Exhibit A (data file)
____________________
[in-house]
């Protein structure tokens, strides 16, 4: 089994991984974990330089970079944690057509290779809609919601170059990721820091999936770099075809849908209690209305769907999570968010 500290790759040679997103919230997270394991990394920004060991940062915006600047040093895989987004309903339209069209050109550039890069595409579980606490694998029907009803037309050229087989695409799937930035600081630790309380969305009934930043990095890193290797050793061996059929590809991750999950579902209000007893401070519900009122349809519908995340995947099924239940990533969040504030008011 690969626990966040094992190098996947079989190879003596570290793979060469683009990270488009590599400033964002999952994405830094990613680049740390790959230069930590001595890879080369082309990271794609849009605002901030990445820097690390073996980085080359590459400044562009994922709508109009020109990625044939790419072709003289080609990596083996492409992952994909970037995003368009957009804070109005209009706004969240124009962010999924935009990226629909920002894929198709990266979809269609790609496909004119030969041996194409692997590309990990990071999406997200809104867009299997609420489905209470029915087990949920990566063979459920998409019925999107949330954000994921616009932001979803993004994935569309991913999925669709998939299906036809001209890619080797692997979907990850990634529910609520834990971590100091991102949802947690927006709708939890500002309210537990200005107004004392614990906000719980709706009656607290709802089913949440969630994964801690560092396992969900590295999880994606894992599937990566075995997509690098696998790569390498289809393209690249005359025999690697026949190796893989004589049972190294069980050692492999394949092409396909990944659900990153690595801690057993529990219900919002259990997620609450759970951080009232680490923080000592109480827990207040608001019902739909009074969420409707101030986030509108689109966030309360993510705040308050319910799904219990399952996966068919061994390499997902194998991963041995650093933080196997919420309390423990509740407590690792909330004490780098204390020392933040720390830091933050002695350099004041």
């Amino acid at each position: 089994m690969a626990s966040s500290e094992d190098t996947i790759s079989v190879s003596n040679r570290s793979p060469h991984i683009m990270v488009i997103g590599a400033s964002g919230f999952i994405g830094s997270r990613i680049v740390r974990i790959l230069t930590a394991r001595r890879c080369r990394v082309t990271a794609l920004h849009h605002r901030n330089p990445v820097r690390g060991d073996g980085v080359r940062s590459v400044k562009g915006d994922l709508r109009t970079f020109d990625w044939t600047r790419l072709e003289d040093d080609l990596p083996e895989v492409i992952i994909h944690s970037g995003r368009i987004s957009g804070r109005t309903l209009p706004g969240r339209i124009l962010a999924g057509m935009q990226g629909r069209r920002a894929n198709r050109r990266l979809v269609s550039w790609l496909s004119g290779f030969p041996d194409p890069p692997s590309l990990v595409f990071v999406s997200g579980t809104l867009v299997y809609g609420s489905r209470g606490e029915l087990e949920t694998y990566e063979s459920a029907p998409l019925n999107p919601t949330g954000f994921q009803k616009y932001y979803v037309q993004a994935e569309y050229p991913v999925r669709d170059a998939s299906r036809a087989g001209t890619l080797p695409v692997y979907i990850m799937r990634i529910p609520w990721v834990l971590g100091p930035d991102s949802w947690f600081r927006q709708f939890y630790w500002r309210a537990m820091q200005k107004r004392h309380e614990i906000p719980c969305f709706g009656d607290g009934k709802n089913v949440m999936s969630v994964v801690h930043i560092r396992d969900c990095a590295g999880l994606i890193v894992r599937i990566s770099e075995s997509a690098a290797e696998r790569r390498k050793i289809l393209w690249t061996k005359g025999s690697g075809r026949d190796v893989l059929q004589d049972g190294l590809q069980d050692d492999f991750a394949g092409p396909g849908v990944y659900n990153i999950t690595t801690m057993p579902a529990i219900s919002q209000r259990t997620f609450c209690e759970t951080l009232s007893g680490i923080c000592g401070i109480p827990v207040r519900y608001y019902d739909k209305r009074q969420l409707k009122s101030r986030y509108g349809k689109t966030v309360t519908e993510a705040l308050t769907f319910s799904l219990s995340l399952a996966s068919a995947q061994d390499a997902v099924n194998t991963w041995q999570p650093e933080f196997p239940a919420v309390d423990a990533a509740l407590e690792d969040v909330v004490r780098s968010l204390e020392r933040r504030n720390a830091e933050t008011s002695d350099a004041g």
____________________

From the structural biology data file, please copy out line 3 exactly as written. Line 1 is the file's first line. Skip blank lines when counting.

């Amino acid at each position: 089994m690969a626990s966040s500290e094992d190098t996947i790759s079989v190879s003596n040679r570290s793979p060469h991984i683009m990270v488009i997103g590599a400033s964002g919230f999952i994405g830094s997270r990613i680049v740390r974990i790959l230069t930590a394991r001595r890879c080369r990394v082309t990271a794609l920004h849009h605002r901030n330089p990445v820097r690390g060991d073996g980085v080359r940062s590459v400044k562009g915006d994922l709508r109009t970079f020109d990625w044939t600047r790419l072709e003289d040093d080609l990596p083996e895989v492409i992952i994909h944690s970037g995003r368009i987004s957009g804070r109005t309903l209009p706004g969240r339209i124009l962010a999924g057509m935009q990226g629909r069209r920002a894929n198709r050109r990266l979809v269609s550039w790609l496909s004119g290779f030969p041996d194409p890069p692997s590309l990990v595409f990071v999406s997200g579980t809104l867009v299997y809609g609420s489905r209470g606490e029915l087990e949920t694998y990566e063979s459920a029907p998409l019925n999107p919601t949330g954000f994921q009803k616009y932001y979803v037309q993004a994935e569309y050229p991913v999925r669709d170059a998939s299906r036809a087989g001209t890619l080797p695409v692997y979907i990850m799937r990634i529910p609520w990721v834990l971590g100091p930035d991102s949802w947690f600081r927006q709708f939890y630790w500002r309210a537990m820091q200005k107004r004392h309380e614990i906000p719980c969305f709706g009656d607290g009934k709802n089913v949440m999936s969630v994964v801690h930043i560092r396992d969900c990095a590295g999880l994606i890193v894992r599937i990566s770099e075995s997509a690098a290797e696998r790569r390498k050793i289809l393209w690249t061996k005359g025999s690697g075809r026949d190796v893989l059929q004589d049972g190294l590809q069980d050692d492999f991750a394949g092409p396909g849908v990944y659900n990153i999950t690595t801690m057993p579902a529990i219900s919002q209000r259990t997620f609450c209690e759970t951080l009232s007893g680490i923080c000592g401070i109480p827990v207040r519900y608001y019902d739909k209305r009074q969420l409707k009122s101030r986030y509108g349809k689109t966030v309360t519908e993510a705040l308050t769907f319910s799904l219990s995340l399952a996966s068919a995947q061994d390499a997902v099924n194998t991963w041995q999570p650093e933080f196997p239940a919420v309390d423990a990533a509740l407590e690792d969040v909330v004490r780098s968010l204390e020392r933040r504030n720390a830091e933050t008011s002695d350099a004041g």